The 6 critical capabilities needed for customer-centric communication

To successfully communicate with the customer, marketers need to be able to generate insights with enough lead time to actually use them.

Our last blog post was all about the welcome series, or: how to turn one-time buyers into repeat customers. Towards the end of that post, we mentioned that customer segmentation may be the key to giving each customer the red carpet treatment while minimizing cost and time investment. In this post, we’ll reveal all of the ingredients that marketers need to successfully cook up a (Michelin award-)winning segmentation strategy.

Improving marketing communications begins with asking mission-critical customer questions — and answering them in a timely manner. That’s the most foolproof way to retain customers and keep them from switching to another brand. Formulating the questions is the easy part; we have a few favorite customer-centric metrics that we think every retail marketer should be monitoring, including customer lifetime value (CLV), customer equity, and customer retention.

But quickly measuring and utilizing those key performance indicators (KPIs) is another story. Reaching a “nirvana” state of agile, coordinated, and iterative marketing communications requires a set of six critical capabilities. These capabilities are divided into two parts: generating customer insights, and making those insights easy to use across the organization. Let’s take a closer look at all six capabilities now.

Generating Customer Insights

Consolidate data: We can’t analyze customers before we gather and consolidate all of our existing customer data, which can be trickier than it sounds. For retailers who work across channels, connecting the dots to understand that the Larry who made an in-store purchase in 2015 is the same Larry who made an online order a year later requires some finagling (online-only retailers, consider yourselves lucky).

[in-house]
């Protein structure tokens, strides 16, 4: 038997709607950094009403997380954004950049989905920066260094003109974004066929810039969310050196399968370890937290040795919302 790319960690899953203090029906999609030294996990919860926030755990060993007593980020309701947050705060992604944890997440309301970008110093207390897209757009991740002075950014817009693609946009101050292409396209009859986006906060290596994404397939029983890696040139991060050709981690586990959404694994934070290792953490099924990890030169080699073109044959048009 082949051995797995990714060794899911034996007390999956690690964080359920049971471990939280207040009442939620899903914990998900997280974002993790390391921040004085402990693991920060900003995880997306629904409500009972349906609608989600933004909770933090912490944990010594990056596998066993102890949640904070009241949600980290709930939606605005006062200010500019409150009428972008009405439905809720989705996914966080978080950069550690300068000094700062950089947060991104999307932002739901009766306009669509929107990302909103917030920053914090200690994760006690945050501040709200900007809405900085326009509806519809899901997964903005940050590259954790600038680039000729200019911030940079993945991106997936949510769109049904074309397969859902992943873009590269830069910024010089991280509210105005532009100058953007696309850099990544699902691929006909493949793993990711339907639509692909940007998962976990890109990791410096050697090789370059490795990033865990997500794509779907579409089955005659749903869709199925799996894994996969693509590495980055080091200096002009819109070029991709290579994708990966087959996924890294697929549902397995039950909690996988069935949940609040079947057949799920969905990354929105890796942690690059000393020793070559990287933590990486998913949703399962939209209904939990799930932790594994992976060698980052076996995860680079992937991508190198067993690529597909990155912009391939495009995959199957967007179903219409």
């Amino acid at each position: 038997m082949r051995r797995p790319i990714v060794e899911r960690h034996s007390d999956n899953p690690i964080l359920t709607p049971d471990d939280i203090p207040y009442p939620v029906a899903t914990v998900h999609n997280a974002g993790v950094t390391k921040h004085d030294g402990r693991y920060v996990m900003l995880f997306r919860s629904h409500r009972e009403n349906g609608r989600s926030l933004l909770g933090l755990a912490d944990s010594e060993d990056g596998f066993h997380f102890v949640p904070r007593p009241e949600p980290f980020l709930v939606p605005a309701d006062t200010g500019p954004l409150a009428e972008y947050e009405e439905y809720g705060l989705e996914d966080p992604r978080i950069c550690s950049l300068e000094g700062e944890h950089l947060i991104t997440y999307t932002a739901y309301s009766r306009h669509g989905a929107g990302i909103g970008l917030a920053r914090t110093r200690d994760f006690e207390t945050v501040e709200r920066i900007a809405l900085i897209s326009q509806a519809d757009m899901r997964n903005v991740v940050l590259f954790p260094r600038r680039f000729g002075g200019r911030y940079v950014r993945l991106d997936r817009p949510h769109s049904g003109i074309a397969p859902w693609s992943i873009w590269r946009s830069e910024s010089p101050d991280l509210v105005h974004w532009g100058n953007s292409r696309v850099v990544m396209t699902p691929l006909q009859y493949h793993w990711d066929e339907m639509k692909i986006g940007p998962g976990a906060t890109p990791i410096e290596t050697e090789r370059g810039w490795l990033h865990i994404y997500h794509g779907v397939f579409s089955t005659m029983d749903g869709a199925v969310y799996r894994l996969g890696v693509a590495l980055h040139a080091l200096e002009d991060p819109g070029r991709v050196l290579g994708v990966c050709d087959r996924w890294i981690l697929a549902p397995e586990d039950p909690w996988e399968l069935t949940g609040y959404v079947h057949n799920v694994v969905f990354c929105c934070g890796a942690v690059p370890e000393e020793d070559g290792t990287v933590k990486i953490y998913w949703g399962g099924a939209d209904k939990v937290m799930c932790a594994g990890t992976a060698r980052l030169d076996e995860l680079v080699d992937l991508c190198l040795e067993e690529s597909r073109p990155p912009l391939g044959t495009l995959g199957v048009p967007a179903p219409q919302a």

Sometimes, loyalty programs can help retailers figure out that Larry and Larry are, in fact, the same Larry, but in the absence of such programs, “fuzzy matching” is necessary. Fuzzy matching isn’t nearly as cute as it sounds — it means scouring purchase records for names, emails, and home addresses, and then layering in other aspects of customer behavior like browsed products, opened emails, and demographic attributes to try to consolidate multiple purchases into a useful customer portrait. Some machine learning platforms can assist with this process.

Machine learning and predictive insights: There’s a big gap between “having a lot of data” and “generating customer insights,” and advanced analytics are the bridge that connect them. Anticipating consumer behavior is the new standard for marketing analytics, and with millions of data points, those predictions require a substantial amount of data science to marry historical data with predictive modeling.

Teams that rely on machine learning to do this are going to have a much easier time of it; machine learning technology can offer insights into critical variables like predicted customer lifetime value ((P)CLV) even when there’s limited data available, as well as other information like product affinities, promotional preferences, and engagement preferences.

Making Insights Easy to Use